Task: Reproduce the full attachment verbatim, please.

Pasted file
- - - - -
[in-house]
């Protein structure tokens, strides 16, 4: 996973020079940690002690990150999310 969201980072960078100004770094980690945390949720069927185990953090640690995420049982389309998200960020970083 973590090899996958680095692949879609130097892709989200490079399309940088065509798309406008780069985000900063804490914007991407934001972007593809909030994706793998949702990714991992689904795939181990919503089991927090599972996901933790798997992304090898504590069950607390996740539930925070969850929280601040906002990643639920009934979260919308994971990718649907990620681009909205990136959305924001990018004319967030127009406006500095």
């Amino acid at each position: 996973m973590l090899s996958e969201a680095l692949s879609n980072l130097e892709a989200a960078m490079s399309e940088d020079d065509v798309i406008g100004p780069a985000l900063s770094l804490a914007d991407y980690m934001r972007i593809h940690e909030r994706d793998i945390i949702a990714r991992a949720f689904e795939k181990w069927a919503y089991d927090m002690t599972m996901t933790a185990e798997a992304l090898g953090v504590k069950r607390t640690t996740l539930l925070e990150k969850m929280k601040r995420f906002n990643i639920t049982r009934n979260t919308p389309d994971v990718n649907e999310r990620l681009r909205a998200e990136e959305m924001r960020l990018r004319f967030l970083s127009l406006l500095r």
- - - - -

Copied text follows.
[in-house]
């Protein structure tokens, strides 16, 4: 996973020079940690002690990150999310 969201980072960078100004770094980690945390949720069927185990953090640690995420049982389309998200960020970083 973590090899996958680095692949879609130097892709989200490079399309940088065509798309406008780069985000900063804490914007991407934001972007593809909030994706793998949702990714991992689904795939181990919503089991927090599972996901933790798997992304090898504590069950607390996740539930925070969850929280601040906002990643639920009934979260919308994971990718649907990620681009909205990136959305924001990018004319967030127009406006500095």
């Amino acid at each position: 996973m973590l090899s996958e969201a680095l692949s879609n980072l130097e892709a989200a960078m490079s399309e940088d020079d065509v798309i406008g100004p780069a985000l900063s770094l804490a914007d991407y980690m934001r972007i593809h940690e909030r994706d793998i945390i949702a990714r991992a949720f689904e795939k181990w069927a919503y089991d927090m002690t599972m996901t933790a185990e798997a992304l090898g953090v504590k069950r607390t640690t996740l539930l925070e990150k969850m929280k601040r995420f906002n990643i639920t049982r009934n979260t919308p389309d994971v990718n649907e999310r990620l681009r909205a998200e990136e959305m924001r960020l990018r004319f967030l970083s127009l406006l500095r």